Hillary Jo Foreman is a senior English major with a creative writing minor; she served as Conference Intern for Making Literature 2017. Her reading interests span from Ibsen’s plays to Hanya Yanagihara‘s novels, and her writing interests are equally varied, though she is currently focused on flash fiction and poetry. In addition to writing and working at Starbucks, she is conducting research under the direction of Dr. Carie King to develop a youth writing program. She intends to pursue graduate study upon completion of her degree at Taylor.
Come by Here: A Novella and Stories
Autumn House Prize in Fiction, 2013
The Flavors of Come By Here by Tom Noyes
Sometimes when I read a book I play a game where I don’t look at the back cover until after I’ve finished the story. Like mystery-flavored Dum-Dum suckers, the characters, settings, and events wait to be unwrapped and discovered. They could be envy-inspiring, like blue raspberry, or something weird, like banana or cream soda. That’s the fun part; all I know is what the cover discloses. The front cover of Tom Noyes’s Come By Here, winner of the 2013 Autumn House Fiction Prize, revealed two things to me: that I was about to read a novella and some stories; and that a fish like the large, solemn one swimming across the cover, would likely make an appearance.
I met the fish, an Asian carp (solemn fish indeed), in the second story of the collection, “Bycatch.” The main character, who is fishing illegally, catches the deadly fish at the outset of the story. It’s a fish that will “eat and eat and eat everything else into oblivion, leaving nothing but skeleton lakes behind.” Despite the danger of her existence, however, the fisherman cannot bear to part with her; he sees himself having more in common with the undesired and destructive carp than with the people he works with, and he develops feelings for the fish in spite of the inevitable complications it causes in his relationships.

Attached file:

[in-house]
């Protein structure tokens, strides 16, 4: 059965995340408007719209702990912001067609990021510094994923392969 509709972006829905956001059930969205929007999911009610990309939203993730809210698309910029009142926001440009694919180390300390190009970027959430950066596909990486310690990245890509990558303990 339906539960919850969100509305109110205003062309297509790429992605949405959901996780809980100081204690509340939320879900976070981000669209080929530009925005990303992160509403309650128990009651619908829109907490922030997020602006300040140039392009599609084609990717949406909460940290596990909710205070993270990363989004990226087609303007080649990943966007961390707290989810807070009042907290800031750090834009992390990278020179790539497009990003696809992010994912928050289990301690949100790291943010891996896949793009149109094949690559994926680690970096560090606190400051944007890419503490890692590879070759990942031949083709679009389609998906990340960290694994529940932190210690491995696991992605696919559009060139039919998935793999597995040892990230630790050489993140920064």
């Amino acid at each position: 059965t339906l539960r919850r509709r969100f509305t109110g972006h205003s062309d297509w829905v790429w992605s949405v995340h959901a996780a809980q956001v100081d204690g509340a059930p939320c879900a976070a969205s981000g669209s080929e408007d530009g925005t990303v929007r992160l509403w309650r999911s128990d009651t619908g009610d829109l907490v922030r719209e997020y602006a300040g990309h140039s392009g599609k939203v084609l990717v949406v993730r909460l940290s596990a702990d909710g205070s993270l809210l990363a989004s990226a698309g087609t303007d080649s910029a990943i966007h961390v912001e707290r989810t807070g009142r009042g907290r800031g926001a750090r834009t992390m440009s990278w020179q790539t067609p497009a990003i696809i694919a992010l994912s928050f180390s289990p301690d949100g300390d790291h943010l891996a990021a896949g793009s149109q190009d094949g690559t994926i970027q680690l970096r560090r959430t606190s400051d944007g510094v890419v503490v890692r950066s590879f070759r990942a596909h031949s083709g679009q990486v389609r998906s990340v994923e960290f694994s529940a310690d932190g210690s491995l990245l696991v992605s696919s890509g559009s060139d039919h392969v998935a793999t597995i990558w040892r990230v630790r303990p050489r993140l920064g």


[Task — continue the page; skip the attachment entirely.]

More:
Kathleen George–author, professor, and judge of the 2013 Autumn House Fiction Contest–says, “These accomplished stories braid environmental issues with emotional conflicts in a collection so polished I can only marvel at it.” In “Curb Appeal” gender roles are challenged as a couple searches for a house near an old chemical dump. A delicate father-daughter relationship dissolves in the foreground while a Coke plant breathes poison over the town in “Per League Rules.” These and other personal conflicts like guilt, uncertainty, and mental illness combine with environmental instability to foster an eerie tone, an ambiguous depth, throughout the five stories and into the novella. Like the novella’s underground fire, inspired by the real fire still raging beneath Centralia, Pennsylvania, the bulk of the collection’s conflicts are, as a mine-owner in the novella says, “…under your feet instead of over your head.”
Colored by the enigmatic presence of the Prophet and the menacing underground fire, the novella’s several perspectives from 1969-1995 explore the death of a child, an affair, and an unwanted pregnancy, among other events. Items like a flask, a screw, and a gun reappear throughout the sections of the novella, contributing to a mysterious cohesion. The Prophet’s language is reminiscent of the Old Testament, giving an apocalyptic tone to the novella, aided by haunting ambiguity and religious imagery. The sins of the father visiting the children is a prevalent motif throughout the individual points of view and in the generational damage done by the fire.